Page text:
I spent a good deal of my life overweight. It started in childhood and didn’t really end until I had bariatric surgery. Reading the recent article in the paper about childhood and teenage obesity brought tears to my eyes. I had spent those years feeling as though I was a failure – a fat failure. Everyone and everything around me made it clear I simply had no self-control, I overate, I didn’t get enough exercise and I wasn’t really trying. By the time I got to college, I wouldn’t go to dances because I was so sure that the minute I walked in the room, every young man there would automatically think, “I hope that fat girl doesn’t come sit next to me.”
I watched friends eat as much as I did and not gain weight. I played out all day and it didn’t help. My mother, who was a little obsessed about my weight, brought me to a doctor who prescribed uppers and downers to help me lose the weight. I was about 10 or 11 years old.
The only thing those uppers and downers did for me was give me one helluva reading habit. I quickly figured out that if I didn’t take the nighttime pill, I could stay up and read all night without getting sleepy. Gotta love those uppers. But it also became very evident that, while I did lose some weight on them, the minute I stopped I ballooned up even more.
I don’t know if words can express what it’s like to have a childhood in which you are viewed as too weak to control your own weight which meant you had no one to blame but yourself.
So, if it was my fault and I simply had no self-control, I made it a self-fulfilling prophecy. I snuck food. A lot of food. We lived over my dad’s grocery store so there was always food available. If my mother caught me with the snack cake, ice cream or extra dish of fruit, she would angrily remove them and ask what was the matter with me. And I would look at her and in my head be saying, “If you think I have no self-control now, wait until you see what I buy at the candy store with my allowance this week.”
It was an escalating battle in which there were no winners but my relationship with my mother was definitely the loser.
So, you can see why the article, which clearly states that childhood obesity is a real medical condition creating real medical problems and not just a result of a weak character, made me cry.
As I read the problems that result from childhood obesity, I saw every medical problem I currently face from diabetes to high blood pressure and all the problems in between. I would not wish this on anyone.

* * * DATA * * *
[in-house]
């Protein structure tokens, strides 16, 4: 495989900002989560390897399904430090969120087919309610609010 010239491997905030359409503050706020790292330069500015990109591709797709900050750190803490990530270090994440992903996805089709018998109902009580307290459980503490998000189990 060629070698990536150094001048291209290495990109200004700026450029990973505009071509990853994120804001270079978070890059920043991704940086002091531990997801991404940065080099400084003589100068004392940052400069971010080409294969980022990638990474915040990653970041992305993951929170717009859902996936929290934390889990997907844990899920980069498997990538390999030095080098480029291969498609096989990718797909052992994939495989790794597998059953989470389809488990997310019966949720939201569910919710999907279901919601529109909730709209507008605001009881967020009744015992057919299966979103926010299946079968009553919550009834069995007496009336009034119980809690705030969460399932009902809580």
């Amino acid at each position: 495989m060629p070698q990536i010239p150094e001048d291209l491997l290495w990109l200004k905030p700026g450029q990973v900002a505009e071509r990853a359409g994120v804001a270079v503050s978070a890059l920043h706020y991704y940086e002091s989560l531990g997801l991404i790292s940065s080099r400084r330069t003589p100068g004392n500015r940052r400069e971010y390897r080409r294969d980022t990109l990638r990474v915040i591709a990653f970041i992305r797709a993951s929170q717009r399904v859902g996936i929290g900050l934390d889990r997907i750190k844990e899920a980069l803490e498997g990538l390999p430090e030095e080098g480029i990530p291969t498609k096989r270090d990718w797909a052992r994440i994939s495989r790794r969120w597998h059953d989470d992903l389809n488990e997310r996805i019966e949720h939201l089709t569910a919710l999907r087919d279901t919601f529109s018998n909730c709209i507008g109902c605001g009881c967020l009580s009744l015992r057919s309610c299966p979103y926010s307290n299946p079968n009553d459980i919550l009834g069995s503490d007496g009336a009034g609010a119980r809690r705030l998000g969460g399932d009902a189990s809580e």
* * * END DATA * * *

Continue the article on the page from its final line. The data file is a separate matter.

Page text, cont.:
When you grow up being called fat, when your doctor and your mother make it clear that if you just had self-control, you would not be obese, it stays with you. It stays with you your entire life. The feeling of worthlessness that results is so hard to overcome that it almost isn’t worth the effort. If giving young people medical or surgical interventions would prevent these complications, then I am all for it.
Whatever is causing the obesity epidemic in America, if we can at least stem the tide by providing treatment as early as possible, we save ourselves hundreds of millions of health care dollars in the future that would otherwise be spent on all the medical problems chronic obesity can cause. And it if makes those kids feel even a little better about themselves, well, that’s the real bonus.
The world of my childhood has definitely changed. There is no long a clothing store called Chubettes for the porky kids in your life. And you don’t have to go to Lane Bryant’s to find clothes above a size 14. The entertainment industry even celebrates obesity. Unfortunately, those overweight celebrities tend to die before they are 50.
So, for the sake of our children’s health and well-being – both mental and physical – I pray that medical and/or surgical treatment gives them a healthier and happier future.
2 thoughts on “Obesity and me”
Thanks for sharing such hard memories.
Katie Gecewich says:
Thank you Elise. So very sorry for your childhood of feeling badly about yourself. We are near the same age, I being oh so many years younger…maybe 2 or 3 at most! I can sort of relate to your story. I was the chubby kid too, but fortunately my mom was kinder about it and I did NOT live above a store! I was fortunate that I “outgrew” that stage somehow…but it took a long time and I guess I still obsess about it in the back of my mind… My uncle nicknamed me “Butterball” I hope you are able to be kind to yourself at this stage in your life. Ah the awful things we say to kids!! My only caveat to it is “that people do try to do the best they can with the knowledge they have at the time.” HUGS to you!! I always love reading your essays. They are so honest.
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